The traditional handicraft industry over the years has managed to survive despite imitation (e.g., Kashmiri Shawls from Amritsar) or unsure on-the-spot visitors due to disturbed situation of past decades. However, the reality of very high unemployment rate among youth, household entrepreneurs losing to the bigger enterprises, shift to improved technologies, visible shift of youth interest in more sophisticated jobs, and scarcity of resource persons with rich tapestry of traditional knowledge are also galling our traditional cottage industry. The other rather negative aspect of the traditional cottage industry is that our children and teenagers are often getting exploited as child labor. They generally get low wages. More than often shawl makers, embroiders or carpet weavers work under unhygienic and inadequate light conditions, have inadequate nourishment or eyesight is drastically affected at an early age. Since most of handicrafts product making requires considerable hand-eye coordination and intense concentration, as a result chances of their health, efficiency, literacy and education getting adversely affected are real and happening.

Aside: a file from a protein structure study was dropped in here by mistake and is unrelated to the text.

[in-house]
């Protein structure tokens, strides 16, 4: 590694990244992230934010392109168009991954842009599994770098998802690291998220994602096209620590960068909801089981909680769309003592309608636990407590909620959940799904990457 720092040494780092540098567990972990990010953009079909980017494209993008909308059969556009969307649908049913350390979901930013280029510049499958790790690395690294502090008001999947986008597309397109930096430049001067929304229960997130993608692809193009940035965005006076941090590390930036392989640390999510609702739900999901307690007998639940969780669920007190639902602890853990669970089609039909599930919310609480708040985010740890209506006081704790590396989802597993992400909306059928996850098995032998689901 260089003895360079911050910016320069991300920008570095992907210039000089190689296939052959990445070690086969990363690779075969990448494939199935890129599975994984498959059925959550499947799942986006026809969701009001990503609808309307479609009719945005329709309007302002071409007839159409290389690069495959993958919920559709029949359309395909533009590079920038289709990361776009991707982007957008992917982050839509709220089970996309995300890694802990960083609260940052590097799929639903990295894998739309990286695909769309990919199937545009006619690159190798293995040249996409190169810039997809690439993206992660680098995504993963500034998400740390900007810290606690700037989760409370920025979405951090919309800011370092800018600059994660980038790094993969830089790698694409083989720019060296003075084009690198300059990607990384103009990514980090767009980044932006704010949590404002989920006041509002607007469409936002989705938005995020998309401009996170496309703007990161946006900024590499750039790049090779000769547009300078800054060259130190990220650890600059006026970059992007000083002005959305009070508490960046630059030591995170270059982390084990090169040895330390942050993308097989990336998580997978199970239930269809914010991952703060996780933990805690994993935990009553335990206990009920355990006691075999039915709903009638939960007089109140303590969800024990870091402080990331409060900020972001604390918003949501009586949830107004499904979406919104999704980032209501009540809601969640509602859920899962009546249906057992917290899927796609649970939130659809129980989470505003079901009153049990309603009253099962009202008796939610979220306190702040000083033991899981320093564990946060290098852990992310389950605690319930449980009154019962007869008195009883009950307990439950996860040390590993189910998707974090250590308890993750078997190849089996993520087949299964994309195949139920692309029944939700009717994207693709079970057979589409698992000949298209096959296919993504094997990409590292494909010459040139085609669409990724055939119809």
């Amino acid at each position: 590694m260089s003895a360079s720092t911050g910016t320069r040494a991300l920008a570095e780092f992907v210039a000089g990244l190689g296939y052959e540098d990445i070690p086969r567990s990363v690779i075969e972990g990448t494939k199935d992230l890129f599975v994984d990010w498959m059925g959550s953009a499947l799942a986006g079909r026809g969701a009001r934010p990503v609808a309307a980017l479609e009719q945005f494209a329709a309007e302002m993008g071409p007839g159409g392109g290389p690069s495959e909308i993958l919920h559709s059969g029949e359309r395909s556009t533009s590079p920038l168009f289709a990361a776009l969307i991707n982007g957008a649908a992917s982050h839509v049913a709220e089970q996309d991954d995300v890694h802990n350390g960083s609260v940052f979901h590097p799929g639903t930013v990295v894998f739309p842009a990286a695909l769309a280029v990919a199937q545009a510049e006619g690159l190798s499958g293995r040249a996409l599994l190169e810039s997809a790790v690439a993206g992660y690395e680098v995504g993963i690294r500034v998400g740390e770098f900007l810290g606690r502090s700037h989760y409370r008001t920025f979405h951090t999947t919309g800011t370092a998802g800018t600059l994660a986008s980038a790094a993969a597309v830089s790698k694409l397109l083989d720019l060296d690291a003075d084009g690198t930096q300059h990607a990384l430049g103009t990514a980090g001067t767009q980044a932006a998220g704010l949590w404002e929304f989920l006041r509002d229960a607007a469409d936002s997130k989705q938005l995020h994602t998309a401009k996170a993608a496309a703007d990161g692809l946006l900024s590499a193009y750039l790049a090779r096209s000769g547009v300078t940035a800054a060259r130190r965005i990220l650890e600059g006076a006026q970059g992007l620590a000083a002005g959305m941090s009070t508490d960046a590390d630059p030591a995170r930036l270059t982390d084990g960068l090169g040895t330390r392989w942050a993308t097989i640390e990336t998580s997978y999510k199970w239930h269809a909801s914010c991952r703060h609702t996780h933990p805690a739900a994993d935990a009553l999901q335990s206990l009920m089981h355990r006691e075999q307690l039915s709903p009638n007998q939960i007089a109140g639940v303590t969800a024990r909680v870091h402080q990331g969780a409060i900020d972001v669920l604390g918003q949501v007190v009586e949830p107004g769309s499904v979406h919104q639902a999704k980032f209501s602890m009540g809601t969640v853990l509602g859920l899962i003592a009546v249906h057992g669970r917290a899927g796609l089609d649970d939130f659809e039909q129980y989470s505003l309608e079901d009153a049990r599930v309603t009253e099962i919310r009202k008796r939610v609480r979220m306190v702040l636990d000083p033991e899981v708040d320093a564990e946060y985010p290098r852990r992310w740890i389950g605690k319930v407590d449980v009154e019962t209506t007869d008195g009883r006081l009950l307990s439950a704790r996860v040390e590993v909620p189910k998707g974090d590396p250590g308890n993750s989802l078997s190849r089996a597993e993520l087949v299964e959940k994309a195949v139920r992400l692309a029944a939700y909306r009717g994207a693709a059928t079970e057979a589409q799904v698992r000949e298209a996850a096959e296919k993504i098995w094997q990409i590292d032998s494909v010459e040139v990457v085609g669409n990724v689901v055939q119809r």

Given the urgent needs for creating sustained employment and the overall vibrant economy, support to industrialization is unavoidable. However, we should build on what we are good at. In other words, the global handicrafts market has been surging up due to the increasing interest of people in art and culture. Further, the consciousness among world customers apart from that in Europe, North America and Southeast Asia, has been growing on what they are buying is certified for no social misuse or environmental deterioration having taken place. The key distribution channels such as department and specialty stores, internet and independent retailers, and several non-profit organizations are proactively promoting handicrafts business that rests on “Hand Made” products and organic production (e.g., natural fibre or dyes).
Hence it is time that by using a Geographical Indication (GI) Tag for Protecting Intellectual Property Rights and Promoting “Local Hand-Made Products” is used effectively to overcome some of the challenges related to branding. In consultation with Economic Chambers of Commerce, producers and business stakeholders, we must use the current industrialization package to Union Territory for reframing policy on “Hand-Made Products”. It must follow principles of sustainability, innovative solutions, standard capacity building inputs, Niche Markets and ensure that benefit sharing is equitable and lives of the producers are socially and environmentally safe so that handicrafts sector not only creates more jobs but also sustains these with pride.
Dr. Rajan Kotru, LEAD Strategist, Trestle Management Advisors
Dr. Rafi Ahmad, Member, Trestle Management Advisors